5. Once upon a time, the Caps beat up on this team. From April 5, 2009 thorough November 14, 2010, the Caps beat the Jets (then as the Atlanta Thrashers) in ten of eleven games. Since then, however, the Jets are 4-1-1, and they have shut out the Caps twice in their last three meetings, both of them on Jet/Thrasher ice.
1. From the “It’s not where you are, it’s how you get there” file… The Caps are 10-5-1 at the moment. After 16 games last year they were 12-4-0. Not a lot different. But last year the Caps were riding a six-game winning streak into Game 17 (which they lost in overtime to Buffalo). At the moment the Caps are 1-3-1 in their last five games and 3-5-1 in their last nine.
2. Winnipeg is the only team in the league against whom John Erskine has more than one goal (two).
3. After eight games the Caps had a 5-on-5 goals for-to-goals against ratio of 2.33:1. Since then the Caps have been outscored, 24-20, at even strength, and they have been outscored at even strength by 15-6 since Alex Ovechkin scored at 18:41 of the first period against the Islanders on November 5th.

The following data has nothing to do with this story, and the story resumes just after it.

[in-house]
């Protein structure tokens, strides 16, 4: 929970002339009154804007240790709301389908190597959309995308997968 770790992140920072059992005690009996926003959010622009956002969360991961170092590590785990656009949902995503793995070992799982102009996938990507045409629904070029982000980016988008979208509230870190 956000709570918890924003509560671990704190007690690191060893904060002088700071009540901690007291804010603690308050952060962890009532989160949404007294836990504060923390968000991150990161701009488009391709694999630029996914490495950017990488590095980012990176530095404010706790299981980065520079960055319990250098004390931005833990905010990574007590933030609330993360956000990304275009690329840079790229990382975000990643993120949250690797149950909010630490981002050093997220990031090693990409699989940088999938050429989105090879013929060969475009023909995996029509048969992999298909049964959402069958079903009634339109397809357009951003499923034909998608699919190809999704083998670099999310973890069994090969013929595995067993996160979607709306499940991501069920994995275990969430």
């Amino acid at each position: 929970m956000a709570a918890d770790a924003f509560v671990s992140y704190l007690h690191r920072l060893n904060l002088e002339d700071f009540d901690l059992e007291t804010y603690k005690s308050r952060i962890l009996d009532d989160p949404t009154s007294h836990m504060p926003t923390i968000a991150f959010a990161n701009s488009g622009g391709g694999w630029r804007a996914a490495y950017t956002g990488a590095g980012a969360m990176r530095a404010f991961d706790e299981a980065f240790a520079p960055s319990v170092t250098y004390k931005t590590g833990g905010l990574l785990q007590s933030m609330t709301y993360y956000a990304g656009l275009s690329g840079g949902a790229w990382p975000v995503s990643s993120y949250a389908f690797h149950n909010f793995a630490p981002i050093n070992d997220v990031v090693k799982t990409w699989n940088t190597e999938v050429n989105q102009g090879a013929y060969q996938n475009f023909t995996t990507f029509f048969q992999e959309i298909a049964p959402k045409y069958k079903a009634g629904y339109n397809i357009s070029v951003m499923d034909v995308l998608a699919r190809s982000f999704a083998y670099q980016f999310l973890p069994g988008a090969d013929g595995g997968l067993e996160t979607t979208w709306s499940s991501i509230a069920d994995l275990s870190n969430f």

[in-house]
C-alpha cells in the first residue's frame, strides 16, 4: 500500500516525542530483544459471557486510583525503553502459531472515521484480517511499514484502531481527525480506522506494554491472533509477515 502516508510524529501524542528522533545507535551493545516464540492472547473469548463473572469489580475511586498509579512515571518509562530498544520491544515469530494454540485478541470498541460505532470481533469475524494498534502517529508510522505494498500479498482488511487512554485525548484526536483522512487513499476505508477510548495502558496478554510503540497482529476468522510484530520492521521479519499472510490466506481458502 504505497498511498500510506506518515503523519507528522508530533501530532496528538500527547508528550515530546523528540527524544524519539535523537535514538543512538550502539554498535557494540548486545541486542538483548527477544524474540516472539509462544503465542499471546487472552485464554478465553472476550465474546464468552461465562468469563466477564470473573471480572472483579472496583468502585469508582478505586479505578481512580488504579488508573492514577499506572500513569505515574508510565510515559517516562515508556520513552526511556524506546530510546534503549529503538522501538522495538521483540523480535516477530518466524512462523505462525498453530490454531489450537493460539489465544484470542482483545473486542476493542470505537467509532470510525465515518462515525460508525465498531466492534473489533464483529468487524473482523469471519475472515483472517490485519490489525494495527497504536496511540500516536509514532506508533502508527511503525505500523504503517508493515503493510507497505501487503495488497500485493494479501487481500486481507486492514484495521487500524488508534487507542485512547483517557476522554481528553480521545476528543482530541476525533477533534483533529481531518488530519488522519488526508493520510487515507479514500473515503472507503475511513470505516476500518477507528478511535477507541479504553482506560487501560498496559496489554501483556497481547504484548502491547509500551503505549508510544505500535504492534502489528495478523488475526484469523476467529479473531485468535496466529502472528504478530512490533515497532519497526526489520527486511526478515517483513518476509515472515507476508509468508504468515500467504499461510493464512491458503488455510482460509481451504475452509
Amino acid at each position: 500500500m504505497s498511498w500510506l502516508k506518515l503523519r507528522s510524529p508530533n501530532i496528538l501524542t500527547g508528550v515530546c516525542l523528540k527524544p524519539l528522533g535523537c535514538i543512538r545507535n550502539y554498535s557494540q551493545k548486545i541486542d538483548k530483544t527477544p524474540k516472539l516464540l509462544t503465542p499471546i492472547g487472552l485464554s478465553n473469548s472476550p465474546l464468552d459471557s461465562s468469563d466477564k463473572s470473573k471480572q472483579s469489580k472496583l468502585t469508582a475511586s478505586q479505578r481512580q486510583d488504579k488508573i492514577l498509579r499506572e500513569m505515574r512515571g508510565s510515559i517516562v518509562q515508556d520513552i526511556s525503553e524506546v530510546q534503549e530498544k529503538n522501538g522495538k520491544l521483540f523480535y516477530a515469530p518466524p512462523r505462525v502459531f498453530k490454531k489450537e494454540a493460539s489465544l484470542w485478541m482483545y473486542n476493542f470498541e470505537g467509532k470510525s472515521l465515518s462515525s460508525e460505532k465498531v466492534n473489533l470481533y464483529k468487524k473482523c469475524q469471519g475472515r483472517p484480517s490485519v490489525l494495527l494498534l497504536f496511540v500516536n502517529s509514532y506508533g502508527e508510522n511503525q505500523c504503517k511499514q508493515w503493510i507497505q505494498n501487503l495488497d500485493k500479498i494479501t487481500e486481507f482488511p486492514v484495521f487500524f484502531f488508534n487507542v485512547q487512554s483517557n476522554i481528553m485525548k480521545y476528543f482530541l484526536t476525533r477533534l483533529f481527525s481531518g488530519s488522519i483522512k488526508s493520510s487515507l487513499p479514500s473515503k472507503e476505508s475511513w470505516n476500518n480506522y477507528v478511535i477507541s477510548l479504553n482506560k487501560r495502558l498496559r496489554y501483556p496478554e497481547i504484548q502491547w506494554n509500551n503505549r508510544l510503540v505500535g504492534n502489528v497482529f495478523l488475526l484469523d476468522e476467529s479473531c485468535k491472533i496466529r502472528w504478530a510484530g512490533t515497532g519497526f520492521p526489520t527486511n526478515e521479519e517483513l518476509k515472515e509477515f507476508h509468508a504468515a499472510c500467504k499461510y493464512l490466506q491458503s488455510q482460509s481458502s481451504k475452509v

4. The Caps have the best intradivisional record to date. Their 4-0-0 record against the Southeast Division is one of two unblemished records against foes in their own division, and it is one more win than Pittsburgh has (3-0-0).
5. Through 16 games no Capital forward is averaging more than 19 minutes of total ice time per game. Alex Ovechkin leads the team’s forwards with 18:45 per game. No Cap forward having played in ten or more games is averaging less than ten minutes per game.
The Peerless’ Players to Ponder
Winnipeg: Ondrej Pavelec
Ondrej Pavelec has had a very uneven career record against the Caps. Overall he is 4-8-0, 2.99, .911. However, in his last three appearances against Washington he stopped 110 of 111 shots (.991) and won all three decisions. But he is currently on a 1-3-2 skid (3.32, .890). The Jets are 3-9-3 when they score three or fewer goals. They are not getting any games from their goaltenders in which the netminder steals a win in a close, low scoring affair. The Caps have only 11 goals in their last five games. And it is not as if Pavelec hasn’t been successful against this team recently. As he goes, so will the Jets.
Washington: Nicklas Backstrom